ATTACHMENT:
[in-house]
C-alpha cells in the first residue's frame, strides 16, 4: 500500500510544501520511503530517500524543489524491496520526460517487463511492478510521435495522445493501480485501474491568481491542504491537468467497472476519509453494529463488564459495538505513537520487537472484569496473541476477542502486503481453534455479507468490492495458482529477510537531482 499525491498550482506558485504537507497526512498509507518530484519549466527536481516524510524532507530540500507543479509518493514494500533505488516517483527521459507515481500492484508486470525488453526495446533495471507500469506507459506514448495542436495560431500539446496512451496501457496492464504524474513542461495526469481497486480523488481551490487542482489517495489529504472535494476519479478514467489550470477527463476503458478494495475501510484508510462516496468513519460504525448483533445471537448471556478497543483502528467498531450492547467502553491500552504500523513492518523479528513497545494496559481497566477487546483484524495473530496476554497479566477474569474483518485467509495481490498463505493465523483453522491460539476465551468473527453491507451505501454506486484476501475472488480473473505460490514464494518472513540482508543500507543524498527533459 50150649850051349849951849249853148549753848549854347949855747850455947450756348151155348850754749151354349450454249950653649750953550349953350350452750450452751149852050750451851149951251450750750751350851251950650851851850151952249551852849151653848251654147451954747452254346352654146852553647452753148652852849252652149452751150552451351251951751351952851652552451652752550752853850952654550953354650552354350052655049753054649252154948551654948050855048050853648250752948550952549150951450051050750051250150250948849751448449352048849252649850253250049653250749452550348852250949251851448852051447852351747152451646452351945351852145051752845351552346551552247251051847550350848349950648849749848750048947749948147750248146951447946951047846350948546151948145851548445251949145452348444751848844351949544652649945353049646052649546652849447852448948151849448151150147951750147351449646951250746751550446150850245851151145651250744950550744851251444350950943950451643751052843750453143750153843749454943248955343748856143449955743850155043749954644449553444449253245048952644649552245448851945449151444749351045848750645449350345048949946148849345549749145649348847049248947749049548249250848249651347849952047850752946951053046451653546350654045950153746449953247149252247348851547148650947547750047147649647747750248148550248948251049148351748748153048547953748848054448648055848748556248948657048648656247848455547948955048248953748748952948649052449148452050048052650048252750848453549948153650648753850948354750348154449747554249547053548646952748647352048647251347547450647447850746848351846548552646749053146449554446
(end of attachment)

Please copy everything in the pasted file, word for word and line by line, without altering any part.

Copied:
[in-house]
C-alpha cells in the first residue's frame, strides 16, 4: 500500500510544501520511503530517500524543489524491496520526460517487463511492478510521435495522445493501480485501474491568481491542504491537468467497472476519509453494529463488564459495538505513537520487537472484569496473541476477542502486503481453534455479507468490492495458482529477510537531482 499525491498550482506558485504537507497526512498509507518530484519549466527536481516524510524532507530540500507543479509518493514494500533505488516517483527521459507515481500492484508486470525488453526495446533495471507500469506507459506514448495542436495560431500539446496512451496501457496492464504524474513542461495526469481497486480523488481551490487542482489517495489529504472535494476519479478514467489550470477527463476503458478494495475501510484508510462516496468513519460504525448483533445471537448471556478497543483502528467498531450492547467502553491500552504500523513492518523479528513497545494496559481497566477487546483484524495473530496476554497479566477474569474483518485467509495481490498463505493465523483453522491460539476465551468473527453491507451505501454506486484476501475472488480473473505460490514464494518472513540482508543500507543524498527533459 50150649850051349849951849249853148549753848549854347949855747850455947450756348151155348850754749151354349450454249950653649750953550349953350350452750450452751149852050750451851149951251450750750751350851251950650851851850151952249551852849151653848251654147451954747452254346352654146852553647452753148652852849252652149452751150552451351251951751351952851652552451652752550752853850952654550953354650552354350052655049753054649252154948551654948050855048050853648250752948550952549150951450051050750051250150250948849751448449352048849252649850253250049653250749452550348852250949251851448852051447852351747152451646452351945351852145051752845351552346551552247251051847550350848349950648849749848750048947749948147750248146951447946951047846350948546151948145851548445251949145452348444751848844351949544652649945353049646052649546652849447852448948151849448151150147951750147351449646951250746751550446150850245851151145651250744950550744851251444350950943950451643751052843750453143750153843749454943248955343748856143449955743850155043749954644449553444449253245048952644649552245448851945449151444749351045848750645449350345048949946148849345549749145649348847049248947749049548249250848249651347849952047850752946951053046451653546350654045950153746449953247149252247348851547148650947547750047147649647747750248148550248948251049148351748748153048547953748848054448648055848748556248948657048648656247848455547948955048248953748748952948649052449148452050048052650048252750848453549948153650648753850948354750348154449747554249547053548646952748647352048647251347547450647447850746848351846548552646749053146449554446